In the fable above, the friend who gets the letter is not mentioned after the letter arrives. We don’t know how the letter was received; we never find out what the friend concluded is true and what’s not true. Of course, the point of the story was the punch line, and the friend’s reaction is essentially irrelevant.
But in terms of online dating, what about those who see our profiles and begin communicating with us? How can we let them know where our game face ends and our private self begins?
I see this particular issue as a false self/true self matter. Essentially, the true self is who we were at birth: a blank slate uninitiated to the reality of life. It is also who we are in our souls, how God sees us. We form our false selves through experiences that develop our coping mechanisms. We spend our daily lives negotiating when we can let our true self out, or when our false self has to step in and protect us. The word false implies something untrue, but that is not necessarily the case.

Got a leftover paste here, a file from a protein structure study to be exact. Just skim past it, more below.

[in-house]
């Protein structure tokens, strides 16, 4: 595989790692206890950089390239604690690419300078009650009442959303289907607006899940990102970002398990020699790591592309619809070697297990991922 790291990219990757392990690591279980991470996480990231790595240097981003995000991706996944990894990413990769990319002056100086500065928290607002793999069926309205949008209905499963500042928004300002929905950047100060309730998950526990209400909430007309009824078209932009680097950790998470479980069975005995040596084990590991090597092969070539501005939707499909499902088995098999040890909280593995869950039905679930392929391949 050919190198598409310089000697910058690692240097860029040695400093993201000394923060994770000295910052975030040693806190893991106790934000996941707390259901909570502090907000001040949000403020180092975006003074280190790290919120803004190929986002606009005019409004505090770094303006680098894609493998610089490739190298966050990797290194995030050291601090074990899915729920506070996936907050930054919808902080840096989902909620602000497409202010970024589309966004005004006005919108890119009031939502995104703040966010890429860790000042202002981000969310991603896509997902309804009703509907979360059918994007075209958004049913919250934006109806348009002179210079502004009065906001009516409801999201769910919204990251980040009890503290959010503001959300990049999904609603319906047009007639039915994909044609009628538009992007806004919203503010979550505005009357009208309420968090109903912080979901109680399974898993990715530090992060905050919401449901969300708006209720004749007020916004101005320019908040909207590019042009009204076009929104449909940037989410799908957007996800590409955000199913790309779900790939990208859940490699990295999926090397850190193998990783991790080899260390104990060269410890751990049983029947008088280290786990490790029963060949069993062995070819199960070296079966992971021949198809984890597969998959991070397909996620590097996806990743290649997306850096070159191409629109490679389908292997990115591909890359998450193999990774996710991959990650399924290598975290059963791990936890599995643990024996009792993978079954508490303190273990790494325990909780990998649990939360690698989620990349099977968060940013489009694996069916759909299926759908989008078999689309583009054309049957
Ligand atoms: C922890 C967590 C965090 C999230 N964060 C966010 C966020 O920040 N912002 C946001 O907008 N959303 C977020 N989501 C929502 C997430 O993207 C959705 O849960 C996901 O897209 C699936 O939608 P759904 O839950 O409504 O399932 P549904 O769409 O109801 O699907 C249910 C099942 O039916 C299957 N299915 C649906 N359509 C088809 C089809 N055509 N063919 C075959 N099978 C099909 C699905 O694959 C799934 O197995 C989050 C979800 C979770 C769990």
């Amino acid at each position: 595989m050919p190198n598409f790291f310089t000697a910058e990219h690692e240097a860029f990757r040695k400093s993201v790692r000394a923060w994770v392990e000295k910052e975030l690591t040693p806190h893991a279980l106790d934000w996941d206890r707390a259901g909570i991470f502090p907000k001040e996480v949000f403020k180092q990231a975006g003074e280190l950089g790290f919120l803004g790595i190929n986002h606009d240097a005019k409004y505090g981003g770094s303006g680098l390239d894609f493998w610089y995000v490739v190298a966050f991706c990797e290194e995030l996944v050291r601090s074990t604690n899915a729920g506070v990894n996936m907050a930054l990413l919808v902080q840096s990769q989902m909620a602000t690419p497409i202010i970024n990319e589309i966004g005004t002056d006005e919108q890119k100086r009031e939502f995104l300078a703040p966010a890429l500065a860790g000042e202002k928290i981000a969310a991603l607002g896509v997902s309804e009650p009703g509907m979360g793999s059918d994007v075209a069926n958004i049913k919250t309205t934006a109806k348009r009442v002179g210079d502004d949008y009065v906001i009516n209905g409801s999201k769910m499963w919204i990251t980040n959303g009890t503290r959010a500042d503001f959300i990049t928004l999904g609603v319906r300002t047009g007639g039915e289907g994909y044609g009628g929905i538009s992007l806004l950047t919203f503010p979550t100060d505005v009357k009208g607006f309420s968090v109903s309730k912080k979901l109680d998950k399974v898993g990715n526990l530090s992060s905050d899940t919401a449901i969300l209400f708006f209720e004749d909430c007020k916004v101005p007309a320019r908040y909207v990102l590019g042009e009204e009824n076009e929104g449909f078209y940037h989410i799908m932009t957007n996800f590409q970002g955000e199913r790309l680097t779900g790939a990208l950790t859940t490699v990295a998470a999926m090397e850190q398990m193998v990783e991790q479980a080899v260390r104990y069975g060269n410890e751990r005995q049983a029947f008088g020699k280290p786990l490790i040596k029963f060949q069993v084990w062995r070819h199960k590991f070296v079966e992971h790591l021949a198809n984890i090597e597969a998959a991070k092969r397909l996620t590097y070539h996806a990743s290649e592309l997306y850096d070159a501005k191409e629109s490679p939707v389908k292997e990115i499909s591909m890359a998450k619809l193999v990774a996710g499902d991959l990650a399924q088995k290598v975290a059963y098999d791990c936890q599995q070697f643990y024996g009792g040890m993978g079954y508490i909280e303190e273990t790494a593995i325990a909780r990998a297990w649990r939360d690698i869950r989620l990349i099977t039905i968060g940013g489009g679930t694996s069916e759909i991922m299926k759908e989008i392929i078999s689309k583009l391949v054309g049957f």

Another way of looking at it is to consider the idea of mirror self, after what happens to babies once they can recognize themselves in a mirror. At that very moment of self recognition, we begin to have a dual identity; what one sees in the mirror is the false self, who one is on the inside is the true self. These two selves are not intrinsically oppositional forces, although when there is a disconnect, problems may arise.